RICHLANDS, Va. — Wednesday was the second time Heather Casey’s husband lost his coal mining job — and his paycheck — without warning, and she says one man is to blame.
“We went through this same type thing in 2017 when he was working for Revelation. I don’t know why he went back,” she said.
Casey, a Honaker resident, was waiting while her husband filled out paperwork at the Virginia Employment Commission’s Rapid Response event at the Virginia Workforce Development Office in Richlands. VEC offered several rapid response events throughout the region following social media outcries that Blackjewel LLC employees were not being paid after the company filed for bankruptcy and halted work at several local mines.
Jeff Hoops, the man entangled in the BlackJewel bankruptcy, is also listed as president and founder of Revelation Energy, one of the country’s largest coal producers. Revolution filed for Chapter 11 bankruptcy protection July 1 that Hoops attributes to adverse market conditions and several operational issues that have plagued the company since 2017.
Hoops’ filing seeks to combine bankruptcies involving four companies — Revelation Energy LLC, Revelation Energy Holdings LLC, Revelation Management Corp. and Blackjewel Holdings LLC — into one case under the name Blackjewel LLC.
Chapter 11 protection allows a company to avoid threat of lawsuits from creditors while reorganizing finances.
Meanwhile, officials at the July 17 event said they were swamped when the doors opened at 9 a.m. and by 11 a.m. 50 miners had signed up for assistance. By day’s end, nearly 100 people affected by the bankruptcy had attended the event. All of the employees said they were caught off guard by Blackjewel’s actions.
Andrew Hagy and George Boardwine, both from Tazewell, said they were working six- and seven-day work weeks up until the end of June.
“They told us if we would work three weekends in a row they would give us four straight paid days off for the July 4 holiday,” Hagy said.
June 28 was the last day either man worked at the mine, but neither had any idea why work had been halted.
The reasons the company gave workers when they called to ask about the situation ranged from federal mine law violations to problems with equipment, according to several people at the response fair. Many said they learned about the bankruptcy from reading newspaper articles.
Boardwine, a veteran coal miner, said the bankruptcy did not have to stop work or delay pay for the men.
“I worked for Alpha when they went bankrupt and we never missed a day and we always got paid,” he said. “They held meetings and told us what was going on and we continued to work hard for them.”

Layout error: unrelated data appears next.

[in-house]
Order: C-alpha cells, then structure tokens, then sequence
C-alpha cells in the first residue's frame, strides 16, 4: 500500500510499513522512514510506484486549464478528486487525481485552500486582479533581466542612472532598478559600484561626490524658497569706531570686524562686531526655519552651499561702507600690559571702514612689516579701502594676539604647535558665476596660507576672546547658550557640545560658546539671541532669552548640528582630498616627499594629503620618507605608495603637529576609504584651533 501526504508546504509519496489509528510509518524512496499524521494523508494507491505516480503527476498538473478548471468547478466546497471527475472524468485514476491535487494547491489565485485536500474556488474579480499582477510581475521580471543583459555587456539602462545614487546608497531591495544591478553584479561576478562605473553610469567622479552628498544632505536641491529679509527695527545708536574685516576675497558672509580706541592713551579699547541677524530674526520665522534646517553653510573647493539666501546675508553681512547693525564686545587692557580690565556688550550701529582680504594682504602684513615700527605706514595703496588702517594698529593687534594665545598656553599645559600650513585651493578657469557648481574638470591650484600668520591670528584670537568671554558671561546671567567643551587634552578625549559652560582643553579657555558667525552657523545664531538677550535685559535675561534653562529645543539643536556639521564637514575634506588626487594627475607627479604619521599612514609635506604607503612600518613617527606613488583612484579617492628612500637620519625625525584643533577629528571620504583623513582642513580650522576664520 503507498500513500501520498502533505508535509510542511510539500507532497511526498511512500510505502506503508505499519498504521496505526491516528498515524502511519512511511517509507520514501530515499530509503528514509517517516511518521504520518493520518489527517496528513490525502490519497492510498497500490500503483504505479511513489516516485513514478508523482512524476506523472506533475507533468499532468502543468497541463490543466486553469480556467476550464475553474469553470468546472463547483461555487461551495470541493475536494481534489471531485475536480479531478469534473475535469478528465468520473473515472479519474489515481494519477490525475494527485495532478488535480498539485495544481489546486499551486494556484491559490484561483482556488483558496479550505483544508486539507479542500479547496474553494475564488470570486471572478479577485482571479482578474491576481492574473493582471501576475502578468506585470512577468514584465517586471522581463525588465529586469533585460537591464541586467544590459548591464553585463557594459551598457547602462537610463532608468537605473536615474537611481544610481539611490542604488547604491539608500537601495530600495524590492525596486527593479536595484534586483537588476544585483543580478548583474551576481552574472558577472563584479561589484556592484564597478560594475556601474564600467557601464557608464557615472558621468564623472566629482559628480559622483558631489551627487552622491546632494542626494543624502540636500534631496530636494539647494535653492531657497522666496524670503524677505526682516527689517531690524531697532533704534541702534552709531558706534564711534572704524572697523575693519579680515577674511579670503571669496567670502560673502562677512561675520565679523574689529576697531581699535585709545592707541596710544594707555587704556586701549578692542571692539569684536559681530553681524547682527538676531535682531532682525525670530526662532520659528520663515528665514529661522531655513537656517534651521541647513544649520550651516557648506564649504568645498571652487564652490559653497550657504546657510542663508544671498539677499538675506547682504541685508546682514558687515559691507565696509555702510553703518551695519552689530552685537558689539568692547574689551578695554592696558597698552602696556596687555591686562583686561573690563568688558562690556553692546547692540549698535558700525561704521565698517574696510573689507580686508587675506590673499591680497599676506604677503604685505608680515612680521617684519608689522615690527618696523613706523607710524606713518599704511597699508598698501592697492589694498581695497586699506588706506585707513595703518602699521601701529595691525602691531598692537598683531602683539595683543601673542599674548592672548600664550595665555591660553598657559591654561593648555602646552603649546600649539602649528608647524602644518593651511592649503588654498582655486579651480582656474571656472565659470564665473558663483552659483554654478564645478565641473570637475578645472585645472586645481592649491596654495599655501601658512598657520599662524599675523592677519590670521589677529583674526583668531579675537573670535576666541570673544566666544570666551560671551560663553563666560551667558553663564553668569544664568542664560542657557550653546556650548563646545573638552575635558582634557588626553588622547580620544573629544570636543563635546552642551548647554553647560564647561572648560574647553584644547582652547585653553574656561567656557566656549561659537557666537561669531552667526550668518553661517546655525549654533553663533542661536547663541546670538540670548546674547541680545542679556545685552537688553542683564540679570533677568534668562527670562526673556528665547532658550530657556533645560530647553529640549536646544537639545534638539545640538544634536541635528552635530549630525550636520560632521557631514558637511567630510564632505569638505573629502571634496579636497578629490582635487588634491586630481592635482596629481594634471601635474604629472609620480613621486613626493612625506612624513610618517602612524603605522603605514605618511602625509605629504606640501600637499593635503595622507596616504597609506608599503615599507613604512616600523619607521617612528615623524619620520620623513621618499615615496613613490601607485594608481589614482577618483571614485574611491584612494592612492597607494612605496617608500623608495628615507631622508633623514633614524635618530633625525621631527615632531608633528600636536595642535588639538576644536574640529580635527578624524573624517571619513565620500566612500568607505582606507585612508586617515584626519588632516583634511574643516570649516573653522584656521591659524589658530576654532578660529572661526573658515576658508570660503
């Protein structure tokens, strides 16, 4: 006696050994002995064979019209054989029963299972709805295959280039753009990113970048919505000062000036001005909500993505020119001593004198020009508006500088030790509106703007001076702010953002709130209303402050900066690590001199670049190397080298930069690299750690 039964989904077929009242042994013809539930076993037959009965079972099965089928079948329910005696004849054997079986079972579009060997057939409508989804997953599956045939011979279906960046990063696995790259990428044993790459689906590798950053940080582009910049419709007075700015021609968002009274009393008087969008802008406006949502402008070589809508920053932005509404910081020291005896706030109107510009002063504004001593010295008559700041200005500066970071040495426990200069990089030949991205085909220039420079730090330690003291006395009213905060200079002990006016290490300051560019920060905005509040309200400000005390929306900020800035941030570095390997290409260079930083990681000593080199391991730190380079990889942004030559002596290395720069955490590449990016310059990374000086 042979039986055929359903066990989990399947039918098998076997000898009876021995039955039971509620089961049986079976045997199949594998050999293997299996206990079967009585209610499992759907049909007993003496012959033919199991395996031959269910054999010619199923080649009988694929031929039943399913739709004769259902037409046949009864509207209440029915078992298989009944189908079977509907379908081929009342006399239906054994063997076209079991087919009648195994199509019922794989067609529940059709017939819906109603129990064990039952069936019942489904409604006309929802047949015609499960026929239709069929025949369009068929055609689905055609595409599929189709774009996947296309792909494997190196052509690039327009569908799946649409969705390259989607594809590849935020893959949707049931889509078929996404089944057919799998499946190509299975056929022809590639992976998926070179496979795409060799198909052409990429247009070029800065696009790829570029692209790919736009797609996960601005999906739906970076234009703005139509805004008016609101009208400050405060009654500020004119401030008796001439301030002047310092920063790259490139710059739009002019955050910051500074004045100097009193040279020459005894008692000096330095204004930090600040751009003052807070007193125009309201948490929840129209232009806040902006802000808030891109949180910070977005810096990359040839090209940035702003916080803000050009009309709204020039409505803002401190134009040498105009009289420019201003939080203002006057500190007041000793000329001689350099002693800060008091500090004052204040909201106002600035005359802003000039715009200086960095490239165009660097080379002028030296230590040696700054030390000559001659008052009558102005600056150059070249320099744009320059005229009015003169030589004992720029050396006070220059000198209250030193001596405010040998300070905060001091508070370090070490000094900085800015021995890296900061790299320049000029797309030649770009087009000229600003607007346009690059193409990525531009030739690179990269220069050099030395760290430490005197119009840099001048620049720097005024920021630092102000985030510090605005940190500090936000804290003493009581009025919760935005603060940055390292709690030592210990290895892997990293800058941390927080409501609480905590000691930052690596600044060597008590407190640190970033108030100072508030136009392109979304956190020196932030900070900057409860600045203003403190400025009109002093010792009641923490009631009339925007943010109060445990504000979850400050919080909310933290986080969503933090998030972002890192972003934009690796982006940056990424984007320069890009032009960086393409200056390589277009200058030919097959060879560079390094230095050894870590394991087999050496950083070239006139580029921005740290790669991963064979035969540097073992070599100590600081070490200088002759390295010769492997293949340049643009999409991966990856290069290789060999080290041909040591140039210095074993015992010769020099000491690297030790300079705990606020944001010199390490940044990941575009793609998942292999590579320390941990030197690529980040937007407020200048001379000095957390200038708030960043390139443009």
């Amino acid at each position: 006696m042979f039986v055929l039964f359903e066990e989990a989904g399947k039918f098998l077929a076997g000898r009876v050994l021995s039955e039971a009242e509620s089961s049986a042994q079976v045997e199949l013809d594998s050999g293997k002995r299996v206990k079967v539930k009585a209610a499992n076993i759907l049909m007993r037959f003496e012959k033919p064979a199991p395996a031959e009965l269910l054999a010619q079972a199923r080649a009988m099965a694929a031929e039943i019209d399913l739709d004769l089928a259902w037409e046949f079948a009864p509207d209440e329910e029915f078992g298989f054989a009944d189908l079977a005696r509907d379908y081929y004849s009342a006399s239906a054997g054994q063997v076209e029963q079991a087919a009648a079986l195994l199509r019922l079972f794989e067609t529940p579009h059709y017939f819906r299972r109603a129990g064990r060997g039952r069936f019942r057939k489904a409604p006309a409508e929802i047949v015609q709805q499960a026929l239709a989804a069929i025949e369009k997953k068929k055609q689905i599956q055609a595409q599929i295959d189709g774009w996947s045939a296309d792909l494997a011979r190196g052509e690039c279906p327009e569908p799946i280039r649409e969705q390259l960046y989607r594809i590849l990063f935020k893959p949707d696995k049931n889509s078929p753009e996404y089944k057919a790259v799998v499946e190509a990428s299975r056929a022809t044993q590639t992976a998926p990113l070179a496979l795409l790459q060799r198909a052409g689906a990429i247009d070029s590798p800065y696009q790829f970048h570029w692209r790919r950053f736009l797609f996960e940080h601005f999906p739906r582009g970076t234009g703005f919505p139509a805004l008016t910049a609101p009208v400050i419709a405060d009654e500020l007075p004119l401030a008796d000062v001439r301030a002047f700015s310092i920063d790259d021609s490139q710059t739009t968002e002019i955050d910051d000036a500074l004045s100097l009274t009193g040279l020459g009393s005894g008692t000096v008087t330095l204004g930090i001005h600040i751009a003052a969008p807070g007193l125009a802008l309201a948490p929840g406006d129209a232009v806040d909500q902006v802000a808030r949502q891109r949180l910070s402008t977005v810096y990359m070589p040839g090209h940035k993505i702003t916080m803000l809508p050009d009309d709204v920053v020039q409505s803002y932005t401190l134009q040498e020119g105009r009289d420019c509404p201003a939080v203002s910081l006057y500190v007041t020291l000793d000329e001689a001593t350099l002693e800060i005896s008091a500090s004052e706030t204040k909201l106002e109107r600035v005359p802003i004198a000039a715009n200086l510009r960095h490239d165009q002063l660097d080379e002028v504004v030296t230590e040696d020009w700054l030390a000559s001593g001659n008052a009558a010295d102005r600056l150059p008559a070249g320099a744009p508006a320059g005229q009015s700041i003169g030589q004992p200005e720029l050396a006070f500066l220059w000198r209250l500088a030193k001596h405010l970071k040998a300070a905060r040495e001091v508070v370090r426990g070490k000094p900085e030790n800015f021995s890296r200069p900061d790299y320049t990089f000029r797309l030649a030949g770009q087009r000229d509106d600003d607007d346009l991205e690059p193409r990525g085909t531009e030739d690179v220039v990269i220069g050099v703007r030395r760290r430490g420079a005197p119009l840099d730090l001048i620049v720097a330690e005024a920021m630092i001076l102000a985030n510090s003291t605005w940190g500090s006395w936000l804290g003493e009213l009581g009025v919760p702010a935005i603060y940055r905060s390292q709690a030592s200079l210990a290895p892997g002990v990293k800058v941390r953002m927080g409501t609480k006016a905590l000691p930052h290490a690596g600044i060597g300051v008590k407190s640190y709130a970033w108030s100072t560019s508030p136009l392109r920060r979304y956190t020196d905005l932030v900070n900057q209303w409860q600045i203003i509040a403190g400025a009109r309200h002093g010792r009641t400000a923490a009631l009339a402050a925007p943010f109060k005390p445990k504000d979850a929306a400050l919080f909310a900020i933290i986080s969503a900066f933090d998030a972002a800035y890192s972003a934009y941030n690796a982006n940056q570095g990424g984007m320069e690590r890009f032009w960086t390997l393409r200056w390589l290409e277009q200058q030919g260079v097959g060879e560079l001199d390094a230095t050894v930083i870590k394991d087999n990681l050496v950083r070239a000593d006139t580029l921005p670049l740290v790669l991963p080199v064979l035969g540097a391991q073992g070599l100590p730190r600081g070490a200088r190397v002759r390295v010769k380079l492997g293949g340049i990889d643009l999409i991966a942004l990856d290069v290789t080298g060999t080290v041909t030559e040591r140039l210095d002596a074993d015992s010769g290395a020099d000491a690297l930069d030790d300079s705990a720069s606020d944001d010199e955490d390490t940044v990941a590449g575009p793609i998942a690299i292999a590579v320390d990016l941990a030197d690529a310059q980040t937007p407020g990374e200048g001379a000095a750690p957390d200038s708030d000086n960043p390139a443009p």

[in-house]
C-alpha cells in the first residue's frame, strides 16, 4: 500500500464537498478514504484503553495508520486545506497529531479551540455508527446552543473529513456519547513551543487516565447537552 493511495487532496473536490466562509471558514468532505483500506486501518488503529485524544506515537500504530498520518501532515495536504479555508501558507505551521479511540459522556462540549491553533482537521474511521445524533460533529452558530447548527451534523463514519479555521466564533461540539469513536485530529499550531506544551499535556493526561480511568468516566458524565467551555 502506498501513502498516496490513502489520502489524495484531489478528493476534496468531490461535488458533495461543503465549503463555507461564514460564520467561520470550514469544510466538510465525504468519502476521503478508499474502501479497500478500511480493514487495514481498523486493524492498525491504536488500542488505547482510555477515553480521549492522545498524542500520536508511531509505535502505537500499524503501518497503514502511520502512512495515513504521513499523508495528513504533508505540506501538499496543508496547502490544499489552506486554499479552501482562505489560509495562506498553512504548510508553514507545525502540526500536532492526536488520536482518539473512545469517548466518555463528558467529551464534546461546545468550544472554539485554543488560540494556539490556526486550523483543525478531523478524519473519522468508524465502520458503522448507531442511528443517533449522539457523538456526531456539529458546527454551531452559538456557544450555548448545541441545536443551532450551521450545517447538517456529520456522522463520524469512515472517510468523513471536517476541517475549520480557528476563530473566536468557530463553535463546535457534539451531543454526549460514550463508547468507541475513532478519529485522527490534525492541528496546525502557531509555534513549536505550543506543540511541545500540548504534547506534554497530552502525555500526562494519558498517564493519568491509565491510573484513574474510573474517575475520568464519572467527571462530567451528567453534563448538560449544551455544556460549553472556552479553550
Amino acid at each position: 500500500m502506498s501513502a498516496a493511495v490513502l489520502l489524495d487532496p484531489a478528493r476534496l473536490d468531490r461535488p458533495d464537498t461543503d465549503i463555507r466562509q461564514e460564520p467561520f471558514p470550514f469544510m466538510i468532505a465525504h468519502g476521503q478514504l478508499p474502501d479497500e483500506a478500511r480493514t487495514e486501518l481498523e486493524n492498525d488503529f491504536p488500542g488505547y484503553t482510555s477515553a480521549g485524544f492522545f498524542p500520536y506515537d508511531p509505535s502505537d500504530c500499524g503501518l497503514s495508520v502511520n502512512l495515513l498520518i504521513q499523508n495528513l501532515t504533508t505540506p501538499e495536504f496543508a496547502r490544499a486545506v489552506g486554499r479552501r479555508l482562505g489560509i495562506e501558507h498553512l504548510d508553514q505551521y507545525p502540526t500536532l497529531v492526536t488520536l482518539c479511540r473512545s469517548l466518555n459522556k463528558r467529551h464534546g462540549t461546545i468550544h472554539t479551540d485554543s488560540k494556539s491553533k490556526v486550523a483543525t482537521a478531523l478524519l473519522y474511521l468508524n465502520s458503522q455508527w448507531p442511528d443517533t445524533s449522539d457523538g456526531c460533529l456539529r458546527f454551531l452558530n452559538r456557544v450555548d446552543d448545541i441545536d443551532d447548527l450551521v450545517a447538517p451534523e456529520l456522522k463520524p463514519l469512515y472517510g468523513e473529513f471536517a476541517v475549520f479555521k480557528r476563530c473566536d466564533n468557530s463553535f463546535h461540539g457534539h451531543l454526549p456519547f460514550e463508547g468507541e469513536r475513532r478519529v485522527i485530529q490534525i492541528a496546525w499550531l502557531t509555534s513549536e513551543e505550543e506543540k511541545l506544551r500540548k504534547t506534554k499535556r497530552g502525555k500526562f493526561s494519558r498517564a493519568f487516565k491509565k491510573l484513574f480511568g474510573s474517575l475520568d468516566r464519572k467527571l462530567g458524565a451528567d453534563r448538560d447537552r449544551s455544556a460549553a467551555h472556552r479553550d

Hagy and Boardwine said they were owed eight days wages in addition to the time they were given bad checks for.
Boardwine said he and some of the other employees stood to lose pay for several vacation days accumulated as well.
Both men said they don’t expect to go back to work at Blackjewel and came to the resource event from Welch, West Virginia, and hoped to have time to go “check on jobs” when they left.
Representatives from VEC, Medicaid and SNAP as well as career counselors, training program representatives, community assistance groups and others, were on-hand to provide aid and offer advice to the miners.
Natalie Chapman, special assistant for rural workforce development from Gov. Ralph Northam’s office, was also present. Chapman was handing out gas cards to help the miners pay for travel to the event and the July 19 job fair in Richlands.
Chapman said despite the circumstances the miners and their families were upbeat.
“We actually had people turn them down saying somebody else might need it more,” she said of the cards.
She added that various agencies were making every effort to get companies at the job fair that were seeking employees with skills the miners have.
Shane Clem, from U.S. Sen. Mark Warner’s office, D-Virginia, was at the program and shared a letter Warner wrote to the bankruptcy court in an effort to get the matter settled and not penalize the miners.
The court approved $5 million in emergency financing for the company but the workers in Richlands said they had no idea what that money was used for and they weren’t getting any responses when they called supervisors about going back to work.
A related job fair Friday drew 14 representatives from companies taking applications for employment and training programs offering the applicants a new skill. Nearly 200 people attended the fair.